Mayoza, 526 So.2d at 548. A judgment in a divorce case entered after the default of the defendant to answer was “a special kind of default judgment.” Id. A defaulting party's motion, if filed within ten days, could be treated as a motion for reconsideration under Rule 59; even if the motion was delayed beyond ten days, it would be a motion for relief from judgment under Rule 60. Id. at 548-49. Under Rule 59, “[t]he Court has the discretion to order a rehearing or to alter or amend the judgment if convinced that a mistake of law or fact has been made, or that injustice would attend allowing the judgment to stand.” Id. at 549. Since Mayoza was decided, the court has determined that if “a motion calls into question the correctness of all or any part of a judgment ․ and where the motion is filed within the time allowed by Rule 59, we will presume that the motion has been filed under Rule 59 without regard to how it may be styled.” Bruce v. Bruce, 587 So.2d 898, 904 (Miss.1991).
¶ 14. The defaulting husband in Mayoza “made no showing of newly discovered evidence. He offered no reason why he could not have appeared at the July 23, 1986 trial and offered these evidentiary defenses.” Mayoza, 526 So.2d at 550.
¶ 15. A defendant's failure to answer does not drag a divorce case to a halt. Instead, the plaintiff must, at a hearing, prove the allegations that support the receipt of a divorce. If that is done, then the chancellor has authority to grant the divorce despite the absence of the defendant. Rawson v. Buta, 609 So.2d 426, 430 (Miss.1992).
¶ 16. We therefore hold that the chancellor's conducting the hearing without Mr. Stinson is appropriate under the rules. At the hearing, Mrs. Stinson and a corroborating witness testified, a divorce was granted, and various monetary awards were made. After learning the cost of default, Mr. Stinson took advantage of his right to seek reconsideration. The chancellor did not change his view.
¶ 17. On appeal Mr. Stinson argues that the absence of notice requires the judgment be set aside. He does not argue that he had a defense to the judgment. He did not offer proof undermining the grounds of adultery, nor otherwise indicate that the divorce itself was improvidently granted. He does not allege that insufficient proof was submitted to justify the divorce. We have reviewed the procedural complaint and find no merit to that issue.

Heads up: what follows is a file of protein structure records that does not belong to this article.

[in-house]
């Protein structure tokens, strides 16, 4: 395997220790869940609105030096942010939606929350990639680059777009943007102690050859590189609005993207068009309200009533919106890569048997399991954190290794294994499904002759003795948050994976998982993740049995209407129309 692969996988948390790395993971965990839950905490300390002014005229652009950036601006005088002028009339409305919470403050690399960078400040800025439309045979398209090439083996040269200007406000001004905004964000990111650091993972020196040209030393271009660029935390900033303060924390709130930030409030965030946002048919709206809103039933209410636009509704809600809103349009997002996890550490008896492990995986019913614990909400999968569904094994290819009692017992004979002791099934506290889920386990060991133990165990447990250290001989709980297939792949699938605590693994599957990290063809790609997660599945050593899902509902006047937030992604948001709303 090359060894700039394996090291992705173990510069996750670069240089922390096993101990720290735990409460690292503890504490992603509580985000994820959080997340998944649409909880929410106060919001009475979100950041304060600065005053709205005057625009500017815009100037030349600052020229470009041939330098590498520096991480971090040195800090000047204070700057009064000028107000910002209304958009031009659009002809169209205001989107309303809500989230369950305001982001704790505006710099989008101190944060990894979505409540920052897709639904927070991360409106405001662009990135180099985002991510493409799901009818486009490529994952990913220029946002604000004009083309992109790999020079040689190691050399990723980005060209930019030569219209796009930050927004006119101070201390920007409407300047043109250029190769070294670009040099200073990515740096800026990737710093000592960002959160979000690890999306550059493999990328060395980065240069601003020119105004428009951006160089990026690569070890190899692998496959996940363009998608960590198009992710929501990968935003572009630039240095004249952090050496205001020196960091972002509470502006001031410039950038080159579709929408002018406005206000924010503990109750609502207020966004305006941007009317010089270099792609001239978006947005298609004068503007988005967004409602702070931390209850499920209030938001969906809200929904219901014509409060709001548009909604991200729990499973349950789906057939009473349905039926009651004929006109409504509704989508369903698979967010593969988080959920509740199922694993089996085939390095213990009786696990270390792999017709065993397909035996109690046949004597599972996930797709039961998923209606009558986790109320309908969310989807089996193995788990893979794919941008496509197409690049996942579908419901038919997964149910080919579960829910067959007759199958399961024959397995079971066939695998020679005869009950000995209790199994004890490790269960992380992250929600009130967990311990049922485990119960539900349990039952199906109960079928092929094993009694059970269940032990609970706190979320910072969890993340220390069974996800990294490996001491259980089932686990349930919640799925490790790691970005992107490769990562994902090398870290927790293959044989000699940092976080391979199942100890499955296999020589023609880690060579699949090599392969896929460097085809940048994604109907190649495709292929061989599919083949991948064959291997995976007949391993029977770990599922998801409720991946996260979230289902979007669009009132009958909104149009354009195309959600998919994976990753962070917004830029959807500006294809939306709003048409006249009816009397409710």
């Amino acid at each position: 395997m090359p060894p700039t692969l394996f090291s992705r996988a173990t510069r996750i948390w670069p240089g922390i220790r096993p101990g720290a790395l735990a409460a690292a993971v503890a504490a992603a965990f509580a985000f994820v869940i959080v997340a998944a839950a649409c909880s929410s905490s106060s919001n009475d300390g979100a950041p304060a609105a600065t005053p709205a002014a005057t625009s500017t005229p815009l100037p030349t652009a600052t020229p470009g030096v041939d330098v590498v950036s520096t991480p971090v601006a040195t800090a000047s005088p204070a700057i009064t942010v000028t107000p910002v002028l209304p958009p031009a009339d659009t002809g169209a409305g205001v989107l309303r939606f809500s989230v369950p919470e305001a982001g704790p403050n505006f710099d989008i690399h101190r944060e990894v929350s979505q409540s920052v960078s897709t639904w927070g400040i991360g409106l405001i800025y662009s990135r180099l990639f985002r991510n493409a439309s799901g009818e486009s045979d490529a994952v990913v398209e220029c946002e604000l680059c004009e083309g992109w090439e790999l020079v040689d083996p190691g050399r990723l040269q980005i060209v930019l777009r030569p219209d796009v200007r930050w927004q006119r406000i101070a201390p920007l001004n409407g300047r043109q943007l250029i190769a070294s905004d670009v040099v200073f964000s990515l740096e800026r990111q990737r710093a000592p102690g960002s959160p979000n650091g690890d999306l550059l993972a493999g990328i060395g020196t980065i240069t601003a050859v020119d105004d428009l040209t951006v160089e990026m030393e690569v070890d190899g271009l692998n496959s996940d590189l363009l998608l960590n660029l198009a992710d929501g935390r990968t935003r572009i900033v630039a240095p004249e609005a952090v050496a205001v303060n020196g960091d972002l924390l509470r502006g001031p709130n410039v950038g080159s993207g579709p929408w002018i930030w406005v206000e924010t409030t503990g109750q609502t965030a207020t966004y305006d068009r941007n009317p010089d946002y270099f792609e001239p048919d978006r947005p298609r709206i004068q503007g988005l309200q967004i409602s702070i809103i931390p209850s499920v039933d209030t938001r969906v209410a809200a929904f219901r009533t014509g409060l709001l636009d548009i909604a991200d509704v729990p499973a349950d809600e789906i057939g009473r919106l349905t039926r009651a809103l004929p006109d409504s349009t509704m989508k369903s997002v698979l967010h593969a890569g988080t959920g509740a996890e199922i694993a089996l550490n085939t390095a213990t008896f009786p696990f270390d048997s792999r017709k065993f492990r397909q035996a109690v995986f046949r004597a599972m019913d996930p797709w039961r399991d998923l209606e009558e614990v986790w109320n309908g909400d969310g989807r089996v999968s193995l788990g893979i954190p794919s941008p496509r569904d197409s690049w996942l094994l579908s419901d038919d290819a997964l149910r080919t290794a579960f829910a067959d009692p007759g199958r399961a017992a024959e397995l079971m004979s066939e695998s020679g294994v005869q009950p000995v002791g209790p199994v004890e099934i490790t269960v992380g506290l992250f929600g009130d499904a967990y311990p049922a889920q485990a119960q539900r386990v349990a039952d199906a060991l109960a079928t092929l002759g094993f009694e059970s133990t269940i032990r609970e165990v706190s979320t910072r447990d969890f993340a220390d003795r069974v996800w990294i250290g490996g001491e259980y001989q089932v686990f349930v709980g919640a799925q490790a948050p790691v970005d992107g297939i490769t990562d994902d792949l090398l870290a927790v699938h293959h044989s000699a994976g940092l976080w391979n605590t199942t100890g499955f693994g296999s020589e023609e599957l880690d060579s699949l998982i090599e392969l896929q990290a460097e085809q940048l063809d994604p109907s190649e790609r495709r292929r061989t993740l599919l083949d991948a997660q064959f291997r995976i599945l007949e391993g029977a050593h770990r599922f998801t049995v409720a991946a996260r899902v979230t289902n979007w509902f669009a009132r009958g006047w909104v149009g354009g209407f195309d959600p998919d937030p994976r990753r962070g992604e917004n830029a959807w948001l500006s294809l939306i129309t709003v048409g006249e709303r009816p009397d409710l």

II. Relief not specifically requested
¶ 18. Mr. Stinson challenges the chancellor's order requiring that he provide medical insurance for his children, that he procure and maintain a life insurance policy on his own life naming his children as beneficiaries, that he be responsible for his children's private school tuition, that he pay the second mortgage on the home, and that Mrs. Stinson receive one-half of his pension/profit sharing plan. Mr. Stinson argues that Mrs. Stinson did not specifically request any of this relief in her complaint and is therefore not entitled to it.
¶ 19. In her complaint, Mrs. Stinson requested (1) a divorce; (2) alimony; (3) an increase of child support previously awarded by the court; (4) temporary and permanent use, possession, control and title of the joint residence of the parties; (5) equitable division of the household furnishings, appliances, and all other personal property; (6) attorney's fees and court costs; (7) equitable division of the debts acquired during the marriage; and (8) “such other further and more general relief as the Court deems appropriate.”
¶ 20. Submission of the issue of child support to a chancellor necessarily entails submission of all matters touching on that subject. Brennan v. Brennan, 638 So.2d 1320, 1325 (Miss.1994). “Such issues include but are not necessarily limited to: insurance, both hospitalization and life insurance, college and the cost thereof; and any matter or fact that impacts on child support.” Id.
¶ 21. The awards relating to the children were properly made based on her request for “an increase in child support from the previous order.” As for the remaining items-requiring Mr. Stinson to assume the second mortgage on the home and awarding Mrs. Stinson one-half his pension/profit sharing plan-the court has recognized that under a general prayer, any relief may be granted that is justified by the complaint and which is supported by the evidence, absent surprise or prejudice to the defendant. Smith v. Smith, 607 So.2d 122, 127 (Miss.1992).